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Facilitating complex DNA mixture interpretation by sequencing highly polymorphic haplotypes.

Voskoboinik, Lev; Motro, Uzi; Darvasi, Ariel.
Forensic Sci Int Genet ; 35: 136-140, 2018 07.
Artículo en Inglés | MEDLINE | ID: mdl-29775859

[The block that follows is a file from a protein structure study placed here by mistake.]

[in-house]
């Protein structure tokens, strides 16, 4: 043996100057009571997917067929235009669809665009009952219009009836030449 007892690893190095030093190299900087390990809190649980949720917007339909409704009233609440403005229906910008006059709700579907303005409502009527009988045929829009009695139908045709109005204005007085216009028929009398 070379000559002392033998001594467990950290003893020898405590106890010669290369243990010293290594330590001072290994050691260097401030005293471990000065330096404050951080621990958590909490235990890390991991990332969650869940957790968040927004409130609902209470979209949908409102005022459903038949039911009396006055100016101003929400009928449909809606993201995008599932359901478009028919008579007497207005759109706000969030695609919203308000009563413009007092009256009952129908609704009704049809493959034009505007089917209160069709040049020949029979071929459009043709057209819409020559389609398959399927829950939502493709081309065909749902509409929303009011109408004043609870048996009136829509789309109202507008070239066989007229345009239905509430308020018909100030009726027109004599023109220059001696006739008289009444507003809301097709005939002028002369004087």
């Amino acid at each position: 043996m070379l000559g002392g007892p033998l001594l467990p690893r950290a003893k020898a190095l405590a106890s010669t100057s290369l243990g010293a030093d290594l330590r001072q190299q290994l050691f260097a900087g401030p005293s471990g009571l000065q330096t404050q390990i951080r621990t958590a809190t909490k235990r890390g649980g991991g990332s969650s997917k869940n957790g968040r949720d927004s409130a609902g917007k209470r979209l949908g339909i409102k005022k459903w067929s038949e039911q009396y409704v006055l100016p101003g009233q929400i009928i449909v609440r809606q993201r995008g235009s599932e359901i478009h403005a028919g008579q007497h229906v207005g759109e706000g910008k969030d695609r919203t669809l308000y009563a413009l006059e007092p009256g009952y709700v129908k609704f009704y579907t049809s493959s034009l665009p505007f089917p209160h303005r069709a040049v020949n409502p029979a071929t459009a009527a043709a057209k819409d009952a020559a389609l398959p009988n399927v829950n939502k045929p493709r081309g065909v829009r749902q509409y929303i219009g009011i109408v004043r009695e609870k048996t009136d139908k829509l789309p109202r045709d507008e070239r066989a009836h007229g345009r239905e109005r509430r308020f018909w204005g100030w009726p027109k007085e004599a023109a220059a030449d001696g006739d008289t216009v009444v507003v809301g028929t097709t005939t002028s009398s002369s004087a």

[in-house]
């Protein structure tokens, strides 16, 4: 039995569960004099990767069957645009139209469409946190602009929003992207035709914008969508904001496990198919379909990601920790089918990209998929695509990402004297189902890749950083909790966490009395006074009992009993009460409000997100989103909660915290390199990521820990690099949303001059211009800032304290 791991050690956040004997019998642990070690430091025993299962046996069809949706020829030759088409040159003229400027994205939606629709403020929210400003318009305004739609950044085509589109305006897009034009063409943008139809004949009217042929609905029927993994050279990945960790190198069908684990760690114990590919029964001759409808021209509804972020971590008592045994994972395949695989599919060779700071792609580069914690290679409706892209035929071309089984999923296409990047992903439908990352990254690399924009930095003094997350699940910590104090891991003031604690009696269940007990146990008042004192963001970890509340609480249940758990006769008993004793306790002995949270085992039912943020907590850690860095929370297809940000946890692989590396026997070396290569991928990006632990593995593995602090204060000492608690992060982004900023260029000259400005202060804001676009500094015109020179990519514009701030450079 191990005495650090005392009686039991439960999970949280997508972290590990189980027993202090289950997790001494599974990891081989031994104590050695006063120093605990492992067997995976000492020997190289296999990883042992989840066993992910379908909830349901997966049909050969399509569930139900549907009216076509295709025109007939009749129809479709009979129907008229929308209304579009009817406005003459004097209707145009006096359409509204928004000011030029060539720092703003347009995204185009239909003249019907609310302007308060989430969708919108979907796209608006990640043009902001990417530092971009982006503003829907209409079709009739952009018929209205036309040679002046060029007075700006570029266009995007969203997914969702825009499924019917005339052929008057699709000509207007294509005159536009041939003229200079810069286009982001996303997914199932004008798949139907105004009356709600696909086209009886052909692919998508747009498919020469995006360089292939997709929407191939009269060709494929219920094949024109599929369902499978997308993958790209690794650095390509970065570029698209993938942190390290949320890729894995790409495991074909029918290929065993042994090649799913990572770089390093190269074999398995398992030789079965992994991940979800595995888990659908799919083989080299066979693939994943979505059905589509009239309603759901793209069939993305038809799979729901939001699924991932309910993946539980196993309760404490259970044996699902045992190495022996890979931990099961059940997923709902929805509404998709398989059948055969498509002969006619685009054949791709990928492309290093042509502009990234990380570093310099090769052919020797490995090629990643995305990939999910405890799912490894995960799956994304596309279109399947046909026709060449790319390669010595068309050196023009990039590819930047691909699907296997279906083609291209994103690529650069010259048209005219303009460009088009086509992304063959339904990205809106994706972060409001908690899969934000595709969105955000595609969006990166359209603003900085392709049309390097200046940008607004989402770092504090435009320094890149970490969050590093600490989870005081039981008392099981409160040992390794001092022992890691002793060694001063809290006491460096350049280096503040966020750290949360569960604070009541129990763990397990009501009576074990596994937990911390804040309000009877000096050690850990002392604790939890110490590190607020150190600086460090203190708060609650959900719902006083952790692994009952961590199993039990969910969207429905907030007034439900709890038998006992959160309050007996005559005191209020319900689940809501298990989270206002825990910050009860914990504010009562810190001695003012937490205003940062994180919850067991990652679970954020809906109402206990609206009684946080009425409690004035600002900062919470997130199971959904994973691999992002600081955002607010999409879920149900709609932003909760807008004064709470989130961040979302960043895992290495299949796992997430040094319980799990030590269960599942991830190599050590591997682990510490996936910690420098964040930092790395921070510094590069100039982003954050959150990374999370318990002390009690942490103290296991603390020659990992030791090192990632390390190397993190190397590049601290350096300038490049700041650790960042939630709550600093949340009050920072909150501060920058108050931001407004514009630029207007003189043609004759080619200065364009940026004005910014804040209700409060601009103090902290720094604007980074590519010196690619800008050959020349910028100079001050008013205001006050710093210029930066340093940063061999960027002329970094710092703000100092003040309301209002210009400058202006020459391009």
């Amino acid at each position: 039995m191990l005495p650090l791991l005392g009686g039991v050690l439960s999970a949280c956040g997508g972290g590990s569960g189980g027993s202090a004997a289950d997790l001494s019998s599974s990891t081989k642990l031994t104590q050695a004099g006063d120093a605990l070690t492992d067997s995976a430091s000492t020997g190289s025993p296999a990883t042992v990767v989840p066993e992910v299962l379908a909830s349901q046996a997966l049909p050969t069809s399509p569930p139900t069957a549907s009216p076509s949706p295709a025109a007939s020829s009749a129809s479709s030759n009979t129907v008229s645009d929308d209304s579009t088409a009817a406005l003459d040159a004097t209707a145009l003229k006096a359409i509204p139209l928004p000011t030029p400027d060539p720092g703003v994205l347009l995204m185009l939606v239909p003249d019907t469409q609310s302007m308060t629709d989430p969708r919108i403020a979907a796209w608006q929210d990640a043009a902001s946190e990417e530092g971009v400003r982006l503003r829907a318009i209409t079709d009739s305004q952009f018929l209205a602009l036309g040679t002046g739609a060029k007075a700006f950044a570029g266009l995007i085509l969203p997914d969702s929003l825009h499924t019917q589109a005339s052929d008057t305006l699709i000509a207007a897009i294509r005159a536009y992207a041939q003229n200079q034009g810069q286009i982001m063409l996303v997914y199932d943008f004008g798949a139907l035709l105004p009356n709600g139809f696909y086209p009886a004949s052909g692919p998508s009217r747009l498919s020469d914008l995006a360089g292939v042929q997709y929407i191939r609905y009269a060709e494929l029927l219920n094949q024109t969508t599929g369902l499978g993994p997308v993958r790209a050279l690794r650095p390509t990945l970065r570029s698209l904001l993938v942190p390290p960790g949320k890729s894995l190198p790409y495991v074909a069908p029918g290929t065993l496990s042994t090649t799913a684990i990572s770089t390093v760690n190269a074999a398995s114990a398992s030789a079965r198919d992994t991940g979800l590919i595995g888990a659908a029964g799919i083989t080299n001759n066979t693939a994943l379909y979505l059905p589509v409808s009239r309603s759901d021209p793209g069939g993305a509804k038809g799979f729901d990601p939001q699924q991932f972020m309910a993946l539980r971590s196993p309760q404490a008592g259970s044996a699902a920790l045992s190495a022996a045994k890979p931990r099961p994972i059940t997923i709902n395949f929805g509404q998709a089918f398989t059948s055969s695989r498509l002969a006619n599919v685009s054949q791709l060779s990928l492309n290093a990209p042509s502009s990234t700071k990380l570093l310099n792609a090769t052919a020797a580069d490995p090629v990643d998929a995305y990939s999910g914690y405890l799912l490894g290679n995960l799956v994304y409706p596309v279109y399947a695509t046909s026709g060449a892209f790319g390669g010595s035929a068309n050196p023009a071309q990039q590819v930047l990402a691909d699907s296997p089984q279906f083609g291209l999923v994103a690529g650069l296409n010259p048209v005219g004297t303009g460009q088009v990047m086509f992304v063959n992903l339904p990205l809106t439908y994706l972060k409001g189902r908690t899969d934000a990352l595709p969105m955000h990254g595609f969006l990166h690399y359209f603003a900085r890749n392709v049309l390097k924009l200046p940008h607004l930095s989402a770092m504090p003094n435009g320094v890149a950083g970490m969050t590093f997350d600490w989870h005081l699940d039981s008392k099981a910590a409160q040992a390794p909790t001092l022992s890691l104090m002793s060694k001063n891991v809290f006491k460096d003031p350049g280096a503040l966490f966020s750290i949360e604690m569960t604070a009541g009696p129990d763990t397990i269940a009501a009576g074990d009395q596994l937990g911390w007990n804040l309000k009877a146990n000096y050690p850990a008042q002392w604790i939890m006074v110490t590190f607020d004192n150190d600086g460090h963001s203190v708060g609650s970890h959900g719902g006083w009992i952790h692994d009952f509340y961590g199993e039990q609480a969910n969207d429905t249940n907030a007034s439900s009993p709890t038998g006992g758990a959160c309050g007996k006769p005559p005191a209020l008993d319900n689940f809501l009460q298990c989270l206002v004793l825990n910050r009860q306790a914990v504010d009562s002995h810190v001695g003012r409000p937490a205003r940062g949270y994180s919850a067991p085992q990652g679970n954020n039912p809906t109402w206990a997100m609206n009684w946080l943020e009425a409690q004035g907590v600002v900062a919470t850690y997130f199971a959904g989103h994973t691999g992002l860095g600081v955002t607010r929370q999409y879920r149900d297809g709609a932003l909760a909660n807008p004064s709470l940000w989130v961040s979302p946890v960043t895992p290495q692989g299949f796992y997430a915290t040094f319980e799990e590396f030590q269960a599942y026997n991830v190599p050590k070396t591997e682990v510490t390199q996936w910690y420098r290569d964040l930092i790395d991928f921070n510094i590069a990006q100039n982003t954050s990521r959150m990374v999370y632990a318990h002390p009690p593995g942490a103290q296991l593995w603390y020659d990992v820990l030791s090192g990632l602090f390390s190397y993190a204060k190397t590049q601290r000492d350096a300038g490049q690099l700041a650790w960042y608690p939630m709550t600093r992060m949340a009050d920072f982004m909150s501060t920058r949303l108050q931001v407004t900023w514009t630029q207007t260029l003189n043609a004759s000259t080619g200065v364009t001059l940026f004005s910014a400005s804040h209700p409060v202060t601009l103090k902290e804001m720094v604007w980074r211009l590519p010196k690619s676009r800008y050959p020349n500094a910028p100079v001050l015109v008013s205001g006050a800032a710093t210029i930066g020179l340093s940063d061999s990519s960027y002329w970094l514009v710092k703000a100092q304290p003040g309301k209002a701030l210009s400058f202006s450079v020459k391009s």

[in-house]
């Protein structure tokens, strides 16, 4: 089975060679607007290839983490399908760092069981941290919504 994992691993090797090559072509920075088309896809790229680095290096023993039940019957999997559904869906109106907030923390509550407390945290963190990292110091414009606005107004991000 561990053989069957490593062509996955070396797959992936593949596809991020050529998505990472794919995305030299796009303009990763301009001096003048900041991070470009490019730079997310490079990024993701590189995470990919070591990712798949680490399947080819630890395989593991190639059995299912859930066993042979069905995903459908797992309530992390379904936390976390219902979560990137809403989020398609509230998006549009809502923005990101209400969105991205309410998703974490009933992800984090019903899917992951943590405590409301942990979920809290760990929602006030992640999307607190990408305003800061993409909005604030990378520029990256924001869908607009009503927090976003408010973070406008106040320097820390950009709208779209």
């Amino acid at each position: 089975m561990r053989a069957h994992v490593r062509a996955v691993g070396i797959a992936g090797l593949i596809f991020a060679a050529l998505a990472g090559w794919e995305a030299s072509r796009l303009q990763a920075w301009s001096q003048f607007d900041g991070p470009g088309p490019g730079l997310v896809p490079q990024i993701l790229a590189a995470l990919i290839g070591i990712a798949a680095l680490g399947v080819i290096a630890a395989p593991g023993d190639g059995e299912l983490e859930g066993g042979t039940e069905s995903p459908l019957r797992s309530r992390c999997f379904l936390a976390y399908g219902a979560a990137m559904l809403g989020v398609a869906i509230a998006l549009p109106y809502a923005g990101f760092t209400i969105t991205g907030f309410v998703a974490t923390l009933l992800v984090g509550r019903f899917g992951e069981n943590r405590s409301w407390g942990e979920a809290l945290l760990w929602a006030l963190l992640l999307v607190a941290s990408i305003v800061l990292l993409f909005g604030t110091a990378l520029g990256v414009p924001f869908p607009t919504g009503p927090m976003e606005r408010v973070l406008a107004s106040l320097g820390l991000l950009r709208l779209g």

Interpretation of complex DNA mixtures is an ongoing challenge in the field of forensic genetics. Commonly used STR markers are quite polymorphic, enabling very high statistical association between a single source DNA profile from a crime scene and a matching suspect. STR typing of low order mixtures with two and three contributors also commonly produces high statistical association for a contributor, using current interpretation software. However higher order mixtures, with four contributors or more, are more challenging. Shared alleles among the many contributors may complicate the correct assessment of the number of contributors to a mixture and decreases the statistical support for inclusion of contributors. Recently, there is a rising use of massively parallel sequencing for forensic applications, and markers such as SNPs and short haplotypes are receiving more attention. However, these markers are even less polymorphic than autosomal STRs and are not suitable for complex mixture interpretation. We propose to use a different panel of haplotype markers, which contain many SNPs and are very polymorphic. These markers can be sequenced either by standard sequencing technologies or by a new instrument called MinION that sequences DNA as it passes through a nanopore. This instrument is very small and can sequence long stretches of DNA, but suffers from high error rate. We present a method for calling haplotype alleles facing high error rate, and use simulation to test its robustness. We also calculate likelihood ratio (LR) between propositions of contribution and non-contribution for individuals that do, and do not, contribute to various complex DNA mixtures. Our results indicate that the correct alleles can be identified in a mixture, despite the high sequencing error rate, and that contributors get high LR (>109) even in complex mixtures with up to five contributors. Non-contributors receive a very small LR, below 1 in most cases (>98%), which support their exclusion as possible donors to the complex DNA mixtures.